What a difference a global pandemic makes. Last year, the Victorian state government was forced to increase the number of residential solar rebates put on offer each month, to better meet seemingly limitless demand and avoid putting a cap on the state’s booming market.
Even then, after tripling the number of applications for the month of September, all 6,500 of the rooftop PV rebates put on offer for the first half of that month disappeared inside of one hour.
Fast forward to March 2020 and the uptake of the Solar Homes rebate – which this year offers a slightly reduced discount of up to $1,888 on rooftop solar for Victorian households – has slowed to a relative trickle.
At the time of publishing, a total of 4,928 home solar rebates were still up for grabs out of a total of 5,927 opened for applications in the month of March – nearly 1,000 of which were unsubscribed offers carried over from February.
The change is not entirely unexpected, however. After months and months of record residential and commercial solar growth in Australia, the rooftop market is bracing itself – like so many other industries – for a hit from the unprecedented Covid-19 pandemic.
As Giles Parkinson and Nigel Morris discuss on the latest Solar Insiders podcast this week, demand has been up in some quarters and down in others, but there is a real and growing fear of “a brutal slowdown. Yet another solar-coaster.”
In the space of just weeks, concerns around solar PV supply have quickly shifted – as the market in China, ground zero for the novel Coronavirus, gets back on its feet – to concerns around demand, as households hunker down and businesses shut down in the name of virus containment.
“The supply chain seems to be ok from the manufacturers to the wholesalers. It’s when you get to retail land that it gets quite different,” said Solar Insiders co-host and industry veteran, Morris.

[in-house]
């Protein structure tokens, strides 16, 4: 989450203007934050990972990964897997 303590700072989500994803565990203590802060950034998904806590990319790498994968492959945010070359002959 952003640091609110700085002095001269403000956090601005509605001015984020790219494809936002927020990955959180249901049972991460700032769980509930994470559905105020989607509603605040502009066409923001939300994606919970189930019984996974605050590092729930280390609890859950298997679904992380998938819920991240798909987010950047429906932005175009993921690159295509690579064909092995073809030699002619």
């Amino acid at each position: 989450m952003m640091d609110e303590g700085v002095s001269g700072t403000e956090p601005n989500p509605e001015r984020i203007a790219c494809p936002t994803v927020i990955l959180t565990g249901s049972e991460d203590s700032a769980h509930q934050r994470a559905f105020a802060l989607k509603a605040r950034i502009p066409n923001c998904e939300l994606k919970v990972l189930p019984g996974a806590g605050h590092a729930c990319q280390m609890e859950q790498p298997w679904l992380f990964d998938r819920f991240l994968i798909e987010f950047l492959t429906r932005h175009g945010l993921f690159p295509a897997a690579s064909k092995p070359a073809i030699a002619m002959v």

“There are some companies out there that aren’t getting leads… so people just aren’t ringing. In other cases I’m hearing that lead-flow is ok, but I think the average lead-flow seems to be about 20 per cent down across the board, which is understandable giving everything that is going on.”
Worse, the industry could be bracing for an even bigger hit, depending on how any further lock-downs, and the status of the solar sector as an “essential” supplier, pans out.
Morris said he was hearing from a range of installers that there were also rooftop solar jobs being cancelled; in some cases because people were putting all their time, money and energy into managing the impact of the Coronavirus; and in others, because they didn’t want workers on and in their home.
So is that what’s going on with the Victorian solar rebate? It’s difficult to say. Obviously there will be other factors at play, including perhaps the reduction in the rebate amount – last year it was $2225.
But as Michael Bloch on Solar Quotes points out, it’s still a really great deal for the average Victorian household – particularly at a time when any savings on energy bills will be at a premium.
“Just as an example, a good quality 6.6kW system fully installed costing around $6,600 with the national subsidy taken into account will cost $4,712 with Victorian rebate factored in,” Bloch writes.
“Using that figure in Solar Quotes’ solar calculator for system cost and using the calculator’s other default settings indicates this system installed in Melbourne should pay for itself in 2 years, 5 months and provide savings over 10 years of an estimated $20,815.”
And Morris agrees. “For those people, millions of people who are under economic stress at the moment, (installing rooftop solar) is the number on thing that can be done (to save on energy costs) and it can be financed.
“We think that there is a wonderful opportunity here to try and help keep the (solar) industry alive and deliver resilience and employment and support for struggling companies Australia-wide,” he said.
Solar Victoria, the government body that runs the state’s rebate, is doing its bit on this front by offering assistance to participants in the scheme that are experiencing hardship from either the devastating summer bushfires or from Covid-19.
But whether applications for discounted home solar systems start to pick up as time goes on remains to be seen.
Solar Victoria told One Step there had been a growth trend in the number of rebate applications and installations over the past three months, and 5074 installations in February, the highest monthly total this financial year.
“Solar Victoria is working with industry and industry groups regarding the potential impacts of the coronavirus,” said Solar Victoria CEO Stan Krpan, in an emailed statement.